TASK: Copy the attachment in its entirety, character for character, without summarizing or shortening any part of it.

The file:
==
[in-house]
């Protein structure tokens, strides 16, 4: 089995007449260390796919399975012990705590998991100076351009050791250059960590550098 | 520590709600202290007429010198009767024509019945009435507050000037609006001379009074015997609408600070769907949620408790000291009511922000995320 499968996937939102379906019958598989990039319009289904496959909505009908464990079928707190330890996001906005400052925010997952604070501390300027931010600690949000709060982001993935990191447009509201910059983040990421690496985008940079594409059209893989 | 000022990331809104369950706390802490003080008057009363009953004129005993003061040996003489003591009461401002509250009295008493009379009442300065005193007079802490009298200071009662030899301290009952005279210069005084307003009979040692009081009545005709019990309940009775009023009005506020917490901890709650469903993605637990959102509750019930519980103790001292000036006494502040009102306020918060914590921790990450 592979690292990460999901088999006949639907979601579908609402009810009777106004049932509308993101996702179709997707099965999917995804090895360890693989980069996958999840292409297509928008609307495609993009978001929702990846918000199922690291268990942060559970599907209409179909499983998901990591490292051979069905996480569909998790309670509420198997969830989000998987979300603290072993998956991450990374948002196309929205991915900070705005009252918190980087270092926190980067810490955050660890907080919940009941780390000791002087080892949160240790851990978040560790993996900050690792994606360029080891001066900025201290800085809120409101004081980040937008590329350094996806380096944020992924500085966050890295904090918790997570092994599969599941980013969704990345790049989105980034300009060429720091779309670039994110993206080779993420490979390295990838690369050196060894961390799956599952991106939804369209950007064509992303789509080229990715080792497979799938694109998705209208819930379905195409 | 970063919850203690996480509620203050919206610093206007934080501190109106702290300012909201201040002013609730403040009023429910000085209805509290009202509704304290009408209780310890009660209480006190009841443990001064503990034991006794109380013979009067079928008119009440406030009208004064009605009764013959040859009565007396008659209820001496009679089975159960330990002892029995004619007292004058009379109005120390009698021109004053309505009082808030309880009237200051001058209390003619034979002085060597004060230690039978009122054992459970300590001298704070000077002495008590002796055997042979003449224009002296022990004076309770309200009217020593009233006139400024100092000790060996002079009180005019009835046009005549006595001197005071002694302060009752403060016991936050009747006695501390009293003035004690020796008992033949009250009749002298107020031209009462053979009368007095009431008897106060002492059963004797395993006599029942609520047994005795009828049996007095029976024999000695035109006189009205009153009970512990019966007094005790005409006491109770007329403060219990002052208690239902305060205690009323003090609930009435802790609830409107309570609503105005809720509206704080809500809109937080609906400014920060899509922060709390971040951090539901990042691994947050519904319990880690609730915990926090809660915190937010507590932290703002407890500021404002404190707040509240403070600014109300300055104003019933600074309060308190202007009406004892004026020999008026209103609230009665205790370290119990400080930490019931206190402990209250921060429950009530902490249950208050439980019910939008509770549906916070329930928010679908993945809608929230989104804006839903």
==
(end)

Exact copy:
[in-house]
């Protein structure tokens, strides 16, 4: 089995007449260390796919399975012990705590998991100076351009050791250059960590550098 | 520590709600202290007429010198009767024509019945009435507050000037609006001379009074015997609408600070769907949620408790000291009511922000995320 499968996937939102379906019958598989990039319009289904496959909505009908464990079928707190330890996001906005400052925010997952604070501390300027931010600690949000709060982001993935990191447009509201910059983040990421690496985008940079594409059209893989 | 000022990331809104369950706390802490003080008057009363009953004129005993003061040996003489003591009461401002509250009295008493009379009442300065005193007079802490009298200071009662030899301290009952005279210069005084307003009979040692009081009545005709019990309940009775009023009005506020917490901890709650469903993605637990959102509750019930519980103790001292000036006494502040009102306020918060914590921790990450 592979690292990460999901088999006949639907979601579908609402009810009777106004049932509308993101996702179709997707099965999917995804090895360890693989980069996958999840292409297509928008609307495609993009978001929702990846918000199922690291268990942060559970599907209409179909499983998901990591490292051979069905996480569909998790309670509420198997969830989000998987979300603290072993998956991450990374948002196309929205991915900070705005009252918190980087270092926190980067810490955050660890907080919940009941780390000791002087080892949160240790851990978040560790993996900050690792994606360029080891001066900025201290800085809120409101004081980040937008590329350094996806380096944020992924500085966050890295904090918790997570092994599969599941980013969704990345790049989105980034300009060429720091779309670039994110993206080779993420490979390295990838690369050196060894961390799956599952991106939804369209950007064509992303789509080229990715080792497979799938694109998705209208819930379905195409 | 970063919850203690996480509620203050919206610093206007934080501190109106702290300012909201201040002013609730403040009023429910000085209805509290009202509704304290009408209780310890009660209480006190009841443990001064503990034991006794109380013979009067079928008119009440406030009208004064009605009764013959040859009565007396008659209820001496009679089975159960330990002892029995004619007292004058009379109005120390009698021109004053309505009082808030309880009237200051001058209390003619034979002085060597004060230690039978009122054992459970300590001298704070000077002495008590002796055997042979003449224009002296022990004076309770309200009217020593009233006139400024100092000790060996002079009180005019009835046009005549006595001197005071002694302060009752403060016991936050009747006695501390009293003035004690020796008992033949009250009749002298107020031209009462053979009368007095009431008897106060002492059963004797395993006599029942609520047994005795009828049996007095029976024999000695035109006189009205009153009970512990019966007094005790005409006491109770007329403060219990002052208690239902305060205690009323003090609930009435802790609830409107309570609503105005809720509206704080809500809109937080609906400014920060899509922060709390971040951090539901990042691994947050519904319990880690609730915990926090809660915190937010507590932290703002407890500021404002404190707040509240403070600014109300300055104003019933600074309060308190202007009406004892004026020999008026209103609230009665205790370290119990400080930490019931206190402990209250921060429950009530902490249950208050439980019910939008509770549906916070329930928010679908993945809608929230989104804006839903």